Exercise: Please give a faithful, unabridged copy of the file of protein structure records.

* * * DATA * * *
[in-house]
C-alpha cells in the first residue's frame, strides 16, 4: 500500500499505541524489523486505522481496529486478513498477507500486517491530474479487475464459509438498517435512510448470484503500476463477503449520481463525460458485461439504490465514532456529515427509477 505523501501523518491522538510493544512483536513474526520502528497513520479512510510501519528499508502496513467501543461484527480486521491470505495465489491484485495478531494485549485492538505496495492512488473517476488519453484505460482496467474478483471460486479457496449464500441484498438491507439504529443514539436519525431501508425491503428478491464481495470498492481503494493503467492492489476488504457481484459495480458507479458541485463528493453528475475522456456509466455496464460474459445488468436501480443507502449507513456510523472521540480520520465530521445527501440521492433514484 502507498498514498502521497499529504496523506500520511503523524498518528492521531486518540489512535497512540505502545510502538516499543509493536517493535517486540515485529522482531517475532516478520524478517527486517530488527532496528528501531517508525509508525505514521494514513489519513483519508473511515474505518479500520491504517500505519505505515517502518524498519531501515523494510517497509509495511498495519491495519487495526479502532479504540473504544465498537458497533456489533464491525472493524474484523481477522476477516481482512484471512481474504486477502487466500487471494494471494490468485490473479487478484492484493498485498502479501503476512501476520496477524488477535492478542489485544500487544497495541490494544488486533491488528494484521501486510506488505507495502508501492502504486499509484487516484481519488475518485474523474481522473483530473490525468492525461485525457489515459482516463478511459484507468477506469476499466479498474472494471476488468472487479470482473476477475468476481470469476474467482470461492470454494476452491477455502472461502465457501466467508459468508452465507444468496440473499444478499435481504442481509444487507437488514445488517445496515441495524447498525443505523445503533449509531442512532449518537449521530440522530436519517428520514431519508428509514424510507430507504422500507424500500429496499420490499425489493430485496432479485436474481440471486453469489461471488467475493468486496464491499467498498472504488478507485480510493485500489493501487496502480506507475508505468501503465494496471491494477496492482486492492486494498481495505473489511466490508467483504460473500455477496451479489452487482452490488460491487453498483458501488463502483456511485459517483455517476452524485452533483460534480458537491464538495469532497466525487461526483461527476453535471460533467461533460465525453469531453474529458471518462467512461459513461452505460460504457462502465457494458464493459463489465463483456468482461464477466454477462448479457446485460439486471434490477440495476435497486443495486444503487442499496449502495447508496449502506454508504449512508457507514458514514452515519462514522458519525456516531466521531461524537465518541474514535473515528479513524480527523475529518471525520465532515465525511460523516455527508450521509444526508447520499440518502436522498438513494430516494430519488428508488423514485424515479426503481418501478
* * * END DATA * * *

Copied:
[in-house]
C-alpha cells in the first residue's frame, strides 16, 4: 500500500499505541524489523486505522481496529486478513498477507500486517491530474479487475464459509438498517435512510448470484503500476463477503449520481463525460458485461439504490465514532456529515427509477 505523501501523518491522538510493544512483536513474526520502528497513520479512510510501519528499508502496513467501543461484527480486521491470505495465489491484485495478531494485549485492538505496495492512488473517476488519453484505460482496467474478483471460486479457496449464500441484498438491507439504529443514539436519525431501508425491503428478491464481495470498492481503494493503467492492489476488504457481484459495480458507479458541485463528493453528475475522456456509466455496464460474459445488468436501480443507502449507513456510523472521540480520520465530521445527501440521492433514484 502507498498514498502521497499529504496523506500520511503523524498518528492521531486518540489512535497512540505502545510502538516499543509493536517493535517486540515485529522482531517475532516478520524478517527486517530488527532496528528501531517508525509508525505514521494514513489519513483519508473511515474505518479500520491504517500505519505505515517502518524498519531501515523494510517497509509495511498495519491495519487495526479502532479504540473504544465498537458497533456489533464491525472493524474484523481477522476477516481482512484471512481474504486477502487466500487471494494471494490468485490473479487478484492484493498485498502479501503476512501476520496477524488477535492478542489485544500487544497495541490494544488486533491488528494484521501486510506488505507495502508501492502504486499509484487516484481519488475518485474523474481522473483530473490525468492525461485525457489515459482516463478511459484507468477506469476499466479498474472494471476488468472487479470482473476477475468476481470469476474467482470461492470454494476452491477455502472461502465457501466467508459468508452465507444468496440473499444478499435481504442481509444487507437488514445488517445496515441495524447498525443505523445503533449509531442512532449518537449521530440522530436519517428520514431519508428509514424510507430507504422500507424500500429496499420490499425489493430485496432479485436474481440471486453469489461471488467475493468486496464491499467498498472504488478507485480510493485500489493501487496502480506507475508505468501503465494496471491494477496492482486492492486494498481495505473489511466490508467483504460473500455477496451479489452487482452490488460491487453498483458501488463502483456511485459517483455517476452524485452533483460534480458537491464538495469532497466525487461526483461527476453535471460533467461533460465525453469531453474529458471518462467512461459513461452505460460504457462502465457494458464493459463489465463483456468482461464477466454477462448479457446485460439486471434490477440495476435497486443495486444503487442499496449502495447508496449502506454508504449512508457507514458514514452515519462514522458519525456516531466521531461524537465518541474514535473515528479513524480527523475529518471525520465532515465525511460523516455527508450521509444526508447520499440518502436522498438513494430516494430519488428508488423514485424515479426503481418501478